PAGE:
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|Case Number:||Election Petition Appeal 3 of 2018|
|Parties:||Mpaka Jean Bosco v Independent Electoral and Boundaries Commission, Noah Bowen Kipkogei & Ekesa Milton Kassaman|
|Date Delivered:||17 Jul 2018|
|Court:||High Court at Busia|
|Judge(s):||Kiarie Waweru Kiarie|
|Citation:||Mpaka Jean Bosco v Independent Electoral and Boundaries Commission & 2 others  eKLR|
|Case History:||(Being an appeal from the judgment in Busia Chief Magistrate’s Court Election Petition No.1 of 2017 by Hon. W.K Chepseba- Chief Magistrate).|
|History Docket No:||Election Petition No.1 of 2017|
|History Magistrate:||Hon. W.K Chepseba|
|Case Outcome:||Appeal dismissed|
|Disclaimer:||The information contained in the above segment is not part of the judicial opinion delivered by the Court. The metadata has been prepared by Kenya Law as a guide in understanding the subject of the judicial opinion. Kenya Law makes no warranties as to the comprehensiveness or accuracy of the information|
REPUBLIC OF KENYA
IN THE HIGH COURT OF KENYA AT BUSIA
ELECTION PETITION APPEAL NO. 3 OF 2018
MPAKA JEAN BOSCO....................................................................APPELLANT
THE INDEPENDENT ELECTORAL
& BOUNDARIES COMMISSION...................................1ST RESPONDENT
NOAH BOWEN KIPKOGEI..............................................2ND RESPONDENT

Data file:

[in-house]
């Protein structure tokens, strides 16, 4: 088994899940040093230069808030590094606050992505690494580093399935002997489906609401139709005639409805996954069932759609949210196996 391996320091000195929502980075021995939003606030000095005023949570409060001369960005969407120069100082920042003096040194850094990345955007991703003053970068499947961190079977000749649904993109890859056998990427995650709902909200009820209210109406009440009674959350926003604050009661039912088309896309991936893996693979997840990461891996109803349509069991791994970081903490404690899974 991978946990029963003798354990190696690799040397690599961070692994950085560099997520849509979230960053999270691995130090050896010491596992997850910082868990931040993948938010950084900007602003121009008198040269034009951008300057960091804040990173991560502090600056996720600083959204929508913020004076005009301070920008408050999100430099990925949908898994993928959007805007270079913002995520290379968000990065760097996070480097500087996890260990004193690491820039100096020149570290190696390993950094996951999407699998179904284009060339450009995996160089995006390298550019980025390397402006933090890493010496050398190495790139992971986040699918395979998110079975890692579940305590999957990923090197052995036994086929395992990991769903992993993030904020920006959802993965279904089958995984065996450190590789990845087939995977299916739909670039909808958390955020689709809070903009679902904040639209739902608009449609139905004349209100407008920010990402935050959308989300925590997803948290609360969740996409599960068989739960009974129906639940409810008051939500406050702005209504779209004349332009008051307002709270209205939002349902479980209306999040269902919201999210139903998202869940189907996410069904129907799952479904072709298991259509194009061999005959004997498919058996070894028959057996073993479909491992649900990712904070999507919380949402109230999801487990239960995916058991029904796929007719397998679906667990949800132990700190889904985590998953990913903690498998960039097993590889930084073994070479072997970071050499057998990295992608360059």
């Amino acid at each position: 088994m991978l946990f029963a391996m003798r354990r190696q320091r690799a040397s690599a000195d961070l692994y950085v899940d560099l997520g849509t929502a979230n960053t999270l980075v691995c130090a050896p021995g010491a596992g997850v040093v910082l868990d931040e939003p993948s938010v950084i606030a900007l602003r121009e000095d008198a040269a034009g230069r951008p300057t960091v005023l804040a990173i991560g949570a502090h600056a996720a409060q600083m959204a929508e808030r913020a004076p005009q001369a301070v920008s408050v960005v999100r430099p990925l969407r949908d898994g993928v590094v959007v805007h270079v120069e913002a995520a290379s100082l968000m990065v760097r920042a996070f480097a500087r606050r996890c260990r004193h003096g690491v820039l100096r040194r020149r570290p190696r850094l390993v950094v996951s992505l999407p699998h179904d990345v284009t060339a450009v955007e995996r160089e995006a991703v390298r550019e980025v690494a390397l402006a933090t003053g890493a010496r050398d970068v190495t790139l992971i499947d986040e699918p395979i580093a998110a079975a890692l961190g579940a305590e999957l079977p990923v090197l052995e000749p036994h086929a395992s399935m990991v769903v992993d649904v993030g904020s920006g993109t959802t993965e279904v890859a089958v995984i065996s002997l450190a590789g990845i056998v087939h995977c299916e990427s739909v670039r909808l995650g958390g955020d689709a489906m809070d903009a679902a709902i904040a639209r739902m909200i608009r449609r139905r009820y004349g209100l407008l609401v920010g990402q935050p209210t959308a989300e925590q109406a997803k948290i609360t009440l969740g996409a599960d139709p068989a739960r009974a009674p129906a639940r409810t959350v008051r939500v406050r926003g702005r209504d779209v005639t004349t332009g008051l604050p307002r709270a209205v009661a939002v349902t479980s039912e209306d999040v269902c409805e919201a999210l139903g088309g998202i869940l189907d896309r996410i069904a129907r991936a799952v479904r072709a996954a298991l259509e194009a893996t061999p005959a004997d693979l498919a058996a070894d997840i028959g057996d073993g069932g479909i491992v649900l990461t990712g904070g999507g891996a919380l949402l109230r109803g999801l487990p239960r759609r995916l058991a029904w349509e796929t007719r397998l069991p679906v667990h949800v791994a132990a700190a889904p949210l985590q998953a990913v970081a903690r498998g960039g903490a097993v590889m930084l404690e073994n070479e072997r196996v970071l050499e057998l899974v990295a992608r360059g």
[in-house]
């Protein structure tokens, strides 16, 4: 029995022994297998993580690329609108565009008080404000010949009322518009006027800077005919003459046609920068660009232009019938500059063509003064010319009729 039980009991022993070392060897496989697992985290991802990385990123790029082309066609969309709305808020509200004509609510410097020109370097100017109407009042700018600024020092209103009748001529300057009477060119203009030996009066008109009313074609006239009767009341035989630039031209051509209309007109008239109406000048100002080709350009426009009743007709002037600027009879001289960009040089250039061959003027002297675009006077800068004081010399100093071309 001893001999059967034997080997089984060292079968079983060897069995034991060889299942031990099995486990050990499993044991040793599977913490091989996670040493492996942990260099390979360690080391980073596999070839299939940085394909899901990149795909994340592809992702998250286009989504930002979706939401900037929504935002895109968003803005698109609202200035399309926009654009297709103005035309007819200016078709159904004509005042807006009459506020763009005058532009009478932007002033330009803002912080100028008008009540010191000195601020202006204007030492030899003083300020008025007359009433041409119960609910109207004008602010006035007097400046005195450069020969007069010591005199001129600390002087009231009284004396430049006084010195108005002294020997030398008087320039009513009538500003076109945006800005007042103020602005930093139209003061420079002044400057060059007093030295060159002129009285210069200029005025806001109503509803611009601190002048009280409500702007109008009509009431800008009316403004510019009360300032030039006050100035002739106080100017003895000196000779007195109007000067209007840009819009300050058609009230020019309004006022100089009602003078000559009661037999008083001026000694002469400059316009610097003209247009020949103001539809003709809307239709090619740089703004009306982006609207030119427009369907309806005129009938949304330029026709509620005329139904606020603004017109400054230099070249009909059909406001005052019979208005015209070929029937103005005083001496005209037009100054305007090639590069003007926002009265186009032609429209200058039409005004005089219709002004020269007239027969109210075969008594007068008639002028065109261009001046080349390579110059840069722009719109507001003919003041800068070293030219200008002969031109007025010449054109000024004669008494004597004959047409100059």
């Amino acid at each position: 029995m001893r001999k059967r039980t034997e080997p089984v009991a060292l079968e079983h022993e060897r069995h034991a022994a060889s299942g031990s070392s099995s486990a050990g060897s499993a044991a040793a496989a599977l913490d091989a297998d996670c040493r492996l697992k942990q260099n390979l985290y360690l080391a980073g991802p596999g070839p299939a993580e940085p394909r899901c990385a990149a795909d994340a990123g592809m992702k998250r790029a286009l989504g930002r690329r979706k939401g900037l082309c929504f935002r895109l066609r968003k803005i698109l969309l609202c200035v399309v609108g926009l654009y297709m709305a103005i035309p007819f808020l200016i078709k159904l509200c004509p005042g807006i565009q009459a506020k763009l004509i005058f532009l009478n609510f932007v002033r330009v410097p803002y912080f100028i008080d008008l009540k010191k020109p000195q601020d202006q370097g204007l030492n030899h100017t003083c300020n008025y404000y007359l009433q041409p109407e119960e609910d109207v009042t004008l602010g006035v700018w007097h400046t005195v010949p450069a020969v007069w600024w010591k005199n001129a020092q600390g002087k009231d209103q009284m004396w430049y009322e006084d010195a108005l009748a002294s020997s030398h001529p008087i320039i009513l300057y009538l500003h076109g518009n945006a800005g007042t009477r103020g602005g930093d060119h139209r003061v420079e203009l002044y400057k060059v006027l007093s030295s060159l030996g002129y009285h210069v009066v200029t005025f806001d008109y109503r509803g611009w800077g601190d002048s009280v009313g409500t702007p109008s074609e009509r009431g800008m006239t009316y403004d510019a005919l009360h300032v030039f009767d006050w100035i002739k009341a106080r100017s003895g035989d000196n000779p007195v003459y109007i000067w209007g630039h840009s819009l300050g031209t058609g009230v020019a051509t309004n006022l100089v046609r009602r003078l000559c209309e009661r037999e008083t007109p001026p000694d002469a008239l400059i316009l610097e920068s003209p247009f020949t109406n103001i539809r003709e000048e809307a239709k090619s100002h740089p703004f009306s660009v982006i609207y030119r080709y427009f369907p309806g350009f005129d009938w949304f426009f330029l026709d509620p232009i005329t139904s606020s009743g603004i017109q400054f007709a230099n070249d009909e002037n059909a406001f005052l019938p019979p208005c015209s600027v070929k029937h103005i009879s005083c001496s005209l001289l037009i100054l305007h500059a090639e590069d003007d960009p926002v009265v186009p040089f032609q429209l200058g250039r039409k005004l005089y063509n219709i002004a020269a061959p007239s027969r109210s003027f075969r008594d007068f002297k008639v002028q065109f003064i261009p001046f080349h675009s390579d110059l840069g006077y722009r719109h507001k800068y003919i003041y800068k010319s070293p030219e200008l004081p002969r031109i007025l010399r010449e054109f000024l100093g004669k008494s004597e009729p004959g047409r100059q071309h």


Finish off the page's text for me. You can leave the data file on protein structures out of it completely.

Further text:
EKESA MILTON KASSAMAN.........................................3RD RESPONDENT
(Being an appeal from the judgment in Busia Chief Magistrate’s Court Election Petition No.1 of 2017 by Hon. W.K Chepseba- Chief Magistrate).
1.The appellant herein, MPAKA JEAN BOSCO, was a registered voter in Bukhayo Central Ward in Nambale Constituency. He was a candidate for Member of County Assembly for the said Ward on a Ford-Kenya ticket in the election held on 8th August 2017.
2. In the election, there were eight candidates vying for the position and in the results that were declared, each candidate garnered votes as shown herein below:
i) Barasa Maximo Nyongesa 72
ii) Dina David Ongangi 66
iii) Ekesa Milton Kassaman 1716
iv) Magero Nicholas Wesonga 110
v) Makokha Bonventure Okwach 1532
vi) Maloba Chrisantus Okello 498
vii) Mpaka Jean Bosco 1624
viii) Oyula Sylvester Makanda 1350
TOTAL VOTES 6968
3. The appellant was dissatisfied with the outcome and filed a petition in Busia Chief Magistrate’s Court. The petition was dismissed after a finding that the grounds on which the petition was based were not proved. He was aggrieved by the decision and filed this appeal.